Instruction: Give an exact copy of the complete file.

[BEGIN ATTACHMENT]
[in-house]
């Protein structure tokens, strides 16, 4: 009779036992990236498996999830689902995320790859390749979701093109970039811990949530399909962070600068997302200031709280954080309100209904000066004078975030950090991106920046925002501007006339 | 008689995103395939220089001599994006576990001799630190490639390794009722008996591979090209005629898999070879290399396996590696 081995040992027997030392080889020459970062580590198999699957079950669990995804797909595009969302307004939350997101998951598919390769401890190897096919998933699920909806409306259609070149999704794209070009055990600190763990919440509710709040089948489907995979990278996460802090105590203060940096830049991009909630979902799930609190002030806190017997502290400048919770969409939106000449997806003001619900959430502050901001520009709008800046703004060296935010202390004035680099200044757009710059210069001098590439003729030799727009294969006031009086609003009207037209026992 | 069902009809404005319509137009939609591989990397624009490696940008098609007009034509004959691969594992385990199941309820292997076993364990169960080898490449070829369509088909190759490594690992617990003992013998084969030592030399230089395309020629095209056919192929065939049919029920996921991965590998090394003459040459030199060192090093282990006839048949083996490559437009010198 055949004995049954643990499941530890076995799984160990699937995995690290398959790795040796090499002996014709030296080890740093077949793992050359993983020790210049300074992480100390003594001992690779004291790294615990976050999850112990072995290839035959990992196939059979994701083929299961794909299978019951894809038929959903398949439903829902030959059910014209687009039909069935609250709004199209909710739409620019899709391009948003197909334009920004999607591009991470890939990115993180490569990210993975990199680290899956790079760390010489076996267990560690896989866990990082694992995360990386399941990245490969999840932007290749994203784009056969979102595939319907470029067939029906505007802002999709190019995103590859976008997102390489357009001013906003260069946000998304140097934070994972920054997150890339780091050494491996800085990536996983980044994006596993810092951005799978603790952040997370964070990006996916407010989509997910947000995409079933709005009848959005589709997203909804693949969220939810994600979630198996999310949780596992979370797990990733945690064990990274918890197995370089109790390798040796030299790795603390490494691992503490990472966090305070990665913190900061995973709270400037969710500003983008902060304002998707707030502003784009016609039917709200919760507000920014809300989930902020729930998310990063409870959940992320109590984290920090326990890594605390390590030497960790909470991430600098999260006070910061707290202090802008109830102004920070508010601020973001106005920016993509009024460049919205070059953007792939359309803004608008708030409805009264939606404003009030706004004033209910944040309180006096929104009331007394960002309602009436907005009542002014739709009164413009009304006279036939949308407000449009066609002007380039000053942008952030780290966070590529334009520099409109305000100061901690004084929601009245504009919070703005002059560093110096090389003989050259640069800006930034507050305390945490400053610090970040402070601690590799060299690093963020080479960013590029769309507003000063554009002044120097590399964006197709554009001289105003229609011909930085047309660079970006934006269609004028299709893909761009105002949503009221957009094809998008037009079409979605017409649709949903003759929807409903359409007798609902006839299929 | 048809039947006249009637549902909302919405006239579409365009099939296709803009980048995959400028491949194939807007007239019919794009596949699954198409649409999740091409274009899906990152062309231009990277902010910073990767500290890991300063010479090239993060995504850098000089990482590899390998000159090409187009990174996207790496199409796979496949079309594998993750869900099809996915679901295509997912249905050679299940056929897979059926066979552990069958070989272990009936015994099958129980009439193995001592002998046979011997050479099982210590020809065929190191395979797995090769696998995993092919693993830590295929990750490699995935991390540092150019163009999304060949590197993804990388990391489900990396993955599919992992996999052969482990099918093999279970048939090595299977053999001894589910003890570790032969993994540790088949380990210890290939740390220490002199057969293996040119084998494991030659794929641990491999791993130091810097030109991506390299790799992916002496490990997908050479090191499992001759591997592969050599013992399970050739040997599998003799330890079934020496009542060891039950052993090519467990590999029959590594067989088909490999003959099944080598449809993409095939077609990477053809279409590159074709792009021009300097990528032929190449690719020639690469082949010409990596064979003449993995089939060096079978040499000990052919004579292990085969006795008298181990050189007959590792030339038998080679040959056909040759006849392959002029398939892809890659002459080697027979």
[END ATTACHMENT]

[in-house]
């Protein structure tokens, strides 16, 4: 009779036992990236498996999830689902995320790859390749979701093109970039811990949530399909962070600068997302200031709280954080309100209904000066004078975030950090991106920046925002501007006339 | 008689995103395939220089001599994006576990001799630190490639390794009722008996591979090209005629898999070879290399396996590696 081995040992027997030392080889020459970062580590198999699957079950669990995804797909595009969302307004939350997101998951598919390769401890190897096919998933699920909806409306259609070149999704794209070009055990600190763990919440509710709040089948489907995979990278996460802090105590203060940096830049991009909630979902799930609190002030806190017997502290400048919770969409939106000449997806003001619900959430502050901001520009709008800046703004060296935010202390004035680099200044757009710059210069001098590439003729030799727009294969006031009086609003009207037209026992 | 069902009809404005319509137009939609591989990397624009490696940008098609007009034509004959691969594992385990199941309820292997076993364990169960080898490449070829369509088909190759490594690992617990003992013998084969030592030399230089395309020629095209056919192929065939049919029920996921991965590998090394003459040459030199060192090093282990006839048949083996490559437009010198 055949004995049954643990499941530890076995799984160990699937995995690290398959790795040796090499002996014709030296080890740093077949793992050359993983020790210049300074992480100390003594001992690779004291790294615990976050999850112990072995290839035959990992196939059979994701083929299961794909299978019951894809038929959903398949439903829902030959059910014209687009039909069935609250709004199209909710739409620019899709391009948003197909334009920004999607591009991470890939990115993180490569990210993975990199680290899956790079760390010489076996267990560690896989866990990082694992995360990386399941990245490969999840932007290749994203784009056969979102595939319907470029067939029906505007802002999709190019995103590859976008997102390489357009001013906003260069946000998304140097934070994972920054997150890339780091050494491996800085990536996983980044994006596993810092951005799978603790952040997370964070990006996916407010989509997910947000995409079933709005009848959005589709997203909804693949969220939810994600979630198996999310949780596992979370797990990733945690064990990274918890197995370089109790390798040796030299790795603390490494691992503490990472966090305070990665913190900061995973709270400037969710500003983008902060304002998707707030502003784009016609039917709200919760507000920014809300989930902020729930998310990063409870959940992320109590984290920090326990890594605390390590030497960790909470991430600098999260006070910061707290202090802008109830102004920070508010601020973001106005920016993509009024460049919205070059953007792939359309803004608008708030409805009264939606404003009030706004004033209910944040309180006096929104009331007394960002309602009436907005009542002014739709009164413009009304006279036939949308407000449009066609002007380039000053942008952030780290966070590529334009520099409109305000100061901690004084929601009245504009919070703005002059560093110096090389003989050259640069800006930034507050305390945490400053610090970040402070601690590799060299690093963020080479960013590029769309507003000063554009002044120097590399964006197709554009001289105003229609011909930085047309660079970006934006269609004028299709893909761009105002949503009221957009094809998008037009079409979605017409649709949903003759929807409903359409007798609902006839299929 | 048809039947006249009637549902909302919405006239579409365009099939296709803009980048995959400028491949194939807007007239019919794009596949699954198409649409999740091409274009899906990152062309231009990277902010910073990767500290890991300063010479090239993060995504850098000089990482590899390998000159090409187009990174996207790496199409796979496949079309594998993750869900099809996915679901295509997912249905050679299940056929897979059926066979552990069958070989272990009936015994099958129980009439193995001592002998046979011997050479099982210590020809065929190191395979797995090769696998995993092919693993830590295929990750490699995935991390540092150019163009999304060949590197993804990388990391489900990396993955599919992992996999052969482990099918093999279970048939090595299977053999001894589910003890570790032969993994540790088949380990210890290939740390220490002199057969293996040119084998494991030659794929641990491999791993130091810097030109991506390299790799992916002496490990997908050479090191499992001759591997592969050599013992399970050739040997599998003799330890079934020496009542060891039950052993090519467990590999029959590594067989088909490999003959099944080598449809993409095939077609990477053809279409590159074709792009021009300097990528032929190449690719020639690469082949010409990596064979003449993995089939060096079978040499000990052919004579292990085969006795008298181990050189007959590792030339038998080679040959056909040759006849392959002029398939892809890659002459080697027979």